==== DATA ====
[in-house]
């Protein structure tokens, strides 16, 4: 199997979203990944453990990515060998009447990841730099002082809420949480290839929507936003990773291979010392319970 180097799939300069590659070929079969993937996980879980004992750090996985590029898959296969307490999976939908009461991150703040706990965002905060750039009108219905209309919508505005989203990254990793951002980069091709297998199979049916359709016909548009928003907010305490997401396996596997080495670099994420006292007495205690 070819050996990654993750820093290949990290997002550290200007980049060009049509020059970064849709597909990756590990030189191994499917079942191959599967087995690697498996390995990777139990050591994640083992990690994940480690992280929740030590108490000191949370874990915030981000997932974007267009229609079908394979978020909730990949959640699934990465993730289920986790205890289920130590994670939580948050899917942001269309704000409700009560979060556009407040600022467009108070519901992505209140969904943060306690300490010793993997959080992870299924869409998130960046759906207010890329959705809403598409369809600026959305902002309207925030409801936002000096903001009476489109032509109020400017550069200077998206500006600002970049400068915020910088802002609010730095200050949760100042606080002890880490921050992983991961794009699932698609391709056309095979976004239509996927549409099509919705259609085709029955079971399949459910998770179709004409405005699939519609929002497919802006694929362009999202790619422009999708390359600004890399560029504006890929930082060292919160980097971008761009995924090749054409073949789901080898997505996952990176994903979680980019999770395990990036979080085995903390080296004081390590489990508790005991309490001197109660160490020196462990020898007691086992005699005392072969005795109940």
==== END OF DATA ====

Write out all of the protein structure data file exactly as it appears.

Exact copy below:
[in-house]
């Protein structure tokens, strides 16, 4: 199997979203990944453990990515060998009447990841730099002082809420949480290839929507936003990773291979010392319970 180097799939300069590659070929079969993937996980879980004992750090996985590029898959296969307490999976939908009461991150703040706990965002905060750039009108219905209309919508505005989203990254990793951002980069091709297998199979049916359709016909548009928003907010305490997401396996596997080495670099994420006292007495205690 070819050996990654993750820093290949990290997002550290200007980049060009049509020059970064849709597909990756590990030189191994499917079942191959599967087995690697498996390995990777139990050591994640083992990690994940480690992280929740030590108490000191949370874990915030981000997932974007267009229609079908394979978020909730990949959640699934990465993730289920986790205890289920130590994670939580948050899917942001269309704000409700009560979060556009407040600022467009108070519901992505209140969904943060306690300490010793993997959080992870299924869409998130960046759906207010890329959705809403598409369809600026959305902002309207925030409801936002000096903001009476489109032509109020400017550069200077998206500006600002970049400068915020910088802002609010730095200050949760100042606080002890880490921050992983991961794009699932698609391709056309095979976004239509996927549409099509919705259609085709029955079971399949459910998770179709004409405005699939519609929002497919802006694929362009999202790619422009999708390359600004890399560029504006890929930082060292919160980097971008761009995924090749054409073949789901080898997505996952990176994903979680980019999770395990990036979080085995903390080296004081390590489990508790005991309490001197109660160490020196462990020898007691086992005699005392072969005795109940």